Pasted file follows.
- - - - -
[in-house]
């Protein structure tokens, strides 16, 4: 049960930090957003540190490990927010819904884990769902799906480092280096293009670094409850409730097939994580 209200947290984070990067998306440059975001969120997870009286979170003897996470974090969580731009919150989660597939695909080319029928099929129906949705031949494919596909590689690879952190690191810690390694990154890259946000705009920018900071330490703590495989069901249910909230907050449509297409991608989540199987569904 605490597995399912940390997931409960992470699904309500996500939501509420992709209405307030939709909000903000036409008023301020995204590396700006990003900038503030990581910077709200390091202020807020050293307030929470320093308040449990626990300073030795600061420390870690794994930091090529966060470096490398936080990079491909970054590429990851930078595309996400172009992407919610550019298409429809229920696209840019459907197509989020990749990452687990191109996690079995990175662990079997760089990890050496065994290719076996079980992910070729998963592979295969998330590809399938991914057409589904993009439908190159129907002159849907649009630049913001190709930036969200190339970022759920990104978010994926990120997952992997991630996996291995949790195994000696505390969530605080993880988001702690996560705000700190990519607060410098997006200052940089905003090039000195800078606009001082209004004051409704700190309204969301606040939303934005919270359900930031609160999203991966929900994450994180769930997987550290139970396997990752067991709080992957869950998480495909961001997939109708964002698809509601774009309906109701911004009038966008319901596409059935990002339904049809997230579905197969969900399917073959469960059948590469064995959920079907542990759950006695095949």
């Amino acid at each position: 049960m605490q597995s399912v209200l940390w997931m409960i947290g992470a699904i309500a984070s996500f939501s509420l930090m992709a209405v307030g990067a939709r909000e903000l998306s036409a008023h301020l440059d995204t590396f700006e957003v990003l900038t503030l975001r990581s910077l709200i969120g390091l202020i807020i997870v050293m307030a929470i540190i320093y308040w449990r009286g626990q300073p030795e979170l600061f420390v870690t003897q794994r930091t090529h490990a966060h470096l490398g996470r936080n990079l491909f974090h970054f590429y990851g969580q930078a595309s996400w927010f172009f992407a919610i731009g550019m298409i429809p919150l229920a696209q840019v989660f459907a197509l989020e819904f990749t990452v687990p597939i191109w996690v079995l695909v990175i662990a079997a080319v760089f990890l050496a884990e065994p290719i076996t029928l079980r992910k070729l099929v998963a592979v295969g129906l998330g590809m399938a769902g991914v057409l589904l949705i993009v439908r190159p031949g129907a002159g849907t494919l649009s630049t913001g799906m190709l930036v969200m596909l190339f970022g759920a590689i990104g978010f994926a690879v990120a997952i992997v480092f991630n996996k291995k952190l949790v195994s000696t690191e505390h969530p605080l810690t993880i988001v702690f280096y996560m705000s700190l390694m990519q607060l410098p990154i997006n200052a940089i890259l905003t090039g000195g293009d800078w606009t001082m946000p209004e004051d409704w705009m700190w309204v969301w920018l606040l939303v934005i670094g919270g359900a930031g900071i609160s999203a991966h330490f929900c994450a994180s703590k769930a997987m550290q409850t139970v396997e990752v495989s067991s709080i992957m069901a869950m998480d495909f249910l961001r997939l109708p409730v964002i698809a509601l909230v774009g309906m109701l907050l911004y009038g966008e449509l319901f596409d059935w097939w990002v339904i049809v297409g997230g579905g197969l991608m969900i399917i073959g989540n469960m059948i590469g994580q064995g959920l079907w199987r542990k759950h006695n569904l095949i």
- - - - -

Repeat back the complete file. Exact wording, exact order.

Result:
[in-house]
């Protein structure tokens, strides 16, 4: 049960930090957003540190490990927010819904884990769902799906480092280096293009670094409850409730097939994580 209200947290984070990067998306440059975001969120997870009286979170003897996470974090969580731009919150989660597939695909080319029928099929129906949705031949494919596909590689690879952190690191810690390694990154890259946000705009920018900071330490703590495989069901249910909230907050449509297409991608989540199987569904 605490597995399912940390997931409960992470699904309500996500939501509420992709209405307030939709909000903000036409008023301020995204590396700006990003900038503030990581910077709200390091202020807020050293307030929470320093308040449990626990300073030795600061420390870690794994930091090529966060470096490398936080990079491909970054590429990851930078595309996400172009992407919610550019298409429809229920696209840019459907197509989020990749990452687990191109996690079995990175662990079997760089990890050496065994290719076996079980992910070729998963592979295969998330590809399938991914057409589904993009439908190159129907002159849907649009630049913001190709930036969200190339970022759920990104978010994926990120997952992997991630996996291995949790195994000696505390969530605080993880988001702690996560705000700190990519607060410098997006200052940089905003090039000195800078606009001082209004004051409704700190309204969301606040939303934005919270359900930031609160999203991966929900994450994180769930997987550290139970396997990752067991709080992957869950998480495909961001997939109708964002698809509601774009309906109701911004009038966008319901596409059935990002339904049809997230579905197969969900399917073959469960059948590469064995959920079907542990759950006695095949």
């Amino acid at each position: 049960m605490q597995s399912v209200l940390w997931m409960i947290g992470a699904i309500a984070s996500f939501s509420l930090m992709a209405v307030g990067a939709r909000e903000l998306s036409a008023h301020l440059d995204t590396f700006e957003v990003l900038t503030l975001r990581s910077l709200i969120g390091l202020i807020i997870v050293m307030a929470i540190i320093y308040w449990r009286g626990q300073p030795e979170l600061f420390v870690t003897q794994r930091t090529h490990a966060h470096l490398g996470r936080n990079l491909f974090h970054f590429y990851g969580q930078a595309s996400w927010f172009f992407a919610i731009g550019m298409i429809p919150l229920a696209q840019v989660f459907a197509l989020e819904f990749t990452v687990p597939i191109w996690v079995l695909v990175i662990a079997a080319v760089f990890l050496a884990e065994p290719i076996t029928l079980r992910k070729l099929v998963a592979v295969g129906l998330g590809m399938a769902g991914v057409l589904l949705i993009v439908r190159p031949g129907a002159g849907t494919l649009s630049t913001g799906m190709l930036v969200m596909l190339f970022g759920a590689i990104g978010f994926a690879v990120a997952i992997v480092f991630n996996k291995k952190l949790v195994s000696t690191e505390h969530p605080l810690t993880i988001v702690f280096y996560m705000s700190l390694m990519q607060l410098p990154i997006n200052a940089i890259l905003t090039g000195g293009d800078w606009t001082m946000p209004e004051d409704w705009m700190w309204v969301w920018l606040l939303v934005i670094g919270g359900a930031g900071i609160s999203a991966h330490f929900c994450a994180s703590k769930a997987m550290q409850t139970v396997e990752v495989s067991s709080i992957m069901a869950m998480d495909f249910l961001r997939l109708p409730v964002i698809a509601l909230v774009g309906m109701l907050l911004y009038g966008e449509l319901f596409d059935w097939w990002v339904i049809v297409g997230g579905g197969l991608m969900i399917i073959g989540n469960m059948i590469g994580q064995g959920l079907w199987r542990k759950h006695n569904l095949i």